The former Loretto Convent stands atop Catholic Hill, beside the Basilica Of Our Lady of the Immaculate Conception. Today it is the present home to the Guelph Civic Museum, a local history museum that tells the story of the city over time.
For me this is a familiar sight. The sculptor Ruth Abernethy made two sculptures of John McCrae, the soldier and poet whose background was here in Guelph. One of them stands here. Its twin is on Green Island in Ottawa, and I often see it when I go up to New Edinburgh.
One of the rooms inside featured exhibits on the Guelph Mercury, a longtime local newspaper that in recent years ceased print publication and which exists today only as a website. This lion was once at the offices of the paper.
Here we have a typeset for a page from an edition years ago. Everything in this case is seen flipped from the printed page.
A couple of the paper's preserved first pages (there were more upstairs). The first is a local story of a massive fire in Guelph. The second marks the beginning of what would be the Great Depression.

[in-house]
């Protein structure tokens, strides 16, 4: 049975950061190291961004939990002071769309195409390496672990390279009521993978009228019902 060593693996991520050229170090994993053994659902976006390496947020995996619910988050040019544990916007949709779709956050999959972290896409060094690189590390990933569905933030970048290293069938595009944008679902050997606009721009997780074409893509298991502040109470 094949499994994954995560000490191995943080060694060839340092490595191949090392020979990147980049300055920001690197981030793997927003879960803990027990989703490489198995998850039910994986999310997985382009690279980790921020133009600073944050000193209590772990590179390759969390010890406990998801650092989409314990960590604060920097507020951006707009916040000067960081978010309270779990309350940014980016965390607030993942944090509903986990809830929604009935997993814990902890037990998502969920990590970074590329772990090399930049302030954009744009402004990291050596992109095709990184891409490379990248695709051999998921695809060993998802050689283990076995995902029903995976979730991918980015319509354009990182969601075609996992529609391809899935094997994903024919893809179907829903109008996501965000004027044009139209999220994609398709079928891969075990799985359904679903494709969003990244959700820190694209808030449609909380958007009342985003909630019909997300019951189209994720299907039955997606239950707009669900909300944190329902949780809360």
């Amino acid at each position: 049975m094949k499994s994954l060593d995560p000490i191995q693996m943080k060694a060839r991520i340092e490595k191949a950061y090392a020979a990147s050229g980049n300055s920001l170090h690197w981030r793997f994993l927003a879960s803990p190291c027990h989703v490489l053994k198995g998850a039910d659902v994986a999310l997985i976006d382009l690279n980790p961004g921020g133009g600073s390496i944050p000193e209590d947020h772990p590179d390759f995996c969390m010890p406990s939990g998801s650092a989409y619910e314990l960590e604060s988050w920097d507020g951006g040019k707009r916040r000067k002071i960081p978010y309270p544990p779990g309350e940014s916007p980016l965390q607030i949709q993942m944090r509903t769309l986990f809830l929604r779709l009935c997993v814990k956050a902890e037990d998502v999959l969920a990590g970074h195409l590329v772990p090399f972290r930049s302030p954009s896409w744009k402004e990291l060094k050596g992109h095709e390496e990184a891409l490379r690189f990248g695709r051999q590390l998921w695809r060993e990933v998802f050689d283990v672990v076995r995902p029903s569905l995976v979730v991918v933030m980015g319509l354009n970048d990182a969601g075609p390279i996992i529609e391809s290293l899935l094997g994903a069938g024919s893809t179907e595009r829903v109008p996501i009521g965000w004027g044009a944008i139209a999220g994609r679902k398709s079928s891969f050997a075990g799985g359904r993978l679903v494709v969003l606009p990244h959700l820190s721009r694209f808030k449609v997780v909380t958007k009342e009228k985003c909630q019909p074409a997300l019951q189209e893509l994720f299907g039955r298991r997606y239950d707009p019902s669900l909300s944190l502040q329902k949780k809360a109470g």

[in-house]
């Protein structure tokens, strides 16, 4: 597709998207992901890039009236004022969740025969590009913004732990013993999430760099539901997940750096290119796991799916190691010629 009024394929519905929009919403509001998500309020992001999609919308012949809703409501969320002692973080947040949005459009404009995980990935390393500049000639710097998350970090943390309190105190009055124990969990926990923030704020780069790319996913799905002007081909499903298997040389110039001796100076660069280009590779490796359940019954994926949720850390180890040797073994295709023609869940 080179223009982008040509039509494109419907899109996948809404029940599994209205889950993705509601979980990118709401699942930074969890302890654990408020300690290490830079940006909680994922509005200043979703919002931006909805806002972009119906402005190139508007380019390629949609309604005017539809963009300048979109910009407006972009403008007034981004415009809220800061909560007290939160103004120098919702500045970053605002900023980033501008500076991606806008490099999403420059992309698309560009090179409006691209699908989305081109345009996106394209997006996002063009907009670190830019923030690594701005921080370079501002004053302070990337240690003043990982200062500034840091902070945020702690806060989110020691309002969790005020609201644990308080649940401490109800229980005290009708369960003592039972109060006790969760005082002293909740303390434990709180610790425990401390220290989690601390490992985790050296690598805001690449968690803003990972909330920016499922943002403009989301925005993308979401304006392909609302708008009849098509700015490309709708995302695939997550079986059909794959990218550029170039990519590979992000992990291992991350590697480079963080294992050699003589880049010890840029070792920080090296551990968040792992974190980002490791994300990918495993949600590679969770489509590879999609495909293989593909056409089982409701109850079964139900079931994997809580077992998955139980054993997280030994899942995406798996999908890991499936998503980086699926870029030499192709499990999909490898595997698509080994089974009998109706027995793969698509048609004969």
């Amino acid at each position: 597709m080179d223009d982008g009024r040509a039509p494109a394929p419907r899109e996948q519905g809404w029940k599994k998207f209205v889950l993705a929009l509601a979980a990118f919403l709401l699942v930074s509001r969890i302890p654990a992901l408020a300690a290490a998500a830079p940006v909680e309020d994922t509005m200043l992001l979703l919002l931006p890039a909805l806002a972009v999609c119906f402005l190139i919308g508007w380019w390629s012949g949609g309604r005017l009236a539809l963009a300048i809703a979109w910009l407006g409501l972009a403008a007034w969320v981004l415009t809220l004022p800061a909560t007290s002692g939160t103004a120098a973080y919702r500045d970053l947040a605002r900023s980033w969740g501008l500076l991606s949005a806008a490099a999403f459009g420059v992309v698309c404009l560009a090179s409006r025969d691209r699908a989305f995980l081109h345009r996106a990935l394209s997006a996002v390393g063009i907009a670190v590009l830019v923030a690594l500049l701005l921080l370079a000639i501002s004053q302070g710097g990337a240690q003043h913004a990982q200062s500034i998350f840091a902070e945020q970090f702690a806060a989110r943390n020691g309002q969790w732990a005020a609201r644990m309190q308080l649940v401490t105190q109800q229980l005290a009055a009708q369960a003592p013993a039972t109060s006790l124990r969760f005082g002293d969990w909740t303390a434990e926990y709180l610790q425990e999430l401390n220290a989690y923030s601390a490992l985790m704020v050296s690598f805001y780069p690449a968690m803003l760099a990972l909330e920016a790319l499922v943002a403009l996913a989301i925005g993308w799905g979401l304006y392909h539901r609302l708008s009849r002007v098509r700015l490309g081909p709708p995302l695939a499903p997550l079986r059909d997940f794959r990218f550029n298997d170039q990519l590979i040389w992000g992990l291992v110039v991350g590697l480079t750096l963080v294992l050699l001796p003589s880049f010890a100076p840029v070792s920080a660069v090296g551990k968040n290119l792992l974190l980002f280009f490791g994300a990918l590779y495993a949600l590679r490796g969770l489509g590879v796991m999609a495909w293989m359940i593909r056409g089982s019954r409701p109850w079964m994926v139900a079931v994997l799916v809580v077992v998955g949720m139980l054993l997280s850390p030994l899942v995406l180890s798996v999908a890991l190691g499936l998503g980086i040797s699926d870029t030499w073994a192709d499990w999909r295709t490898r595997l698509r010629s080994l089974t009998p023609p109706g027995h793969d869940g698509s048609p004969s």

A cabinet of local items includes a hockey jersey for the Storm, the OHL team. It's one worn around Remembrance Day, as McCrae's face and poem In Flanders Fields are inscribed on it.
The Loretto Convent housed schooling facilities for girls, while the hilltop also featured the same for boys. Eventually the student body outgrew the facilities and new Catholic schools were built. For a time the convent would go unoccupied until the museum came in.
The renovation process was quite a transformation.
We headed up a staircase. The area below here is a children's activity area.
The settlement and development of the city occupied panels here.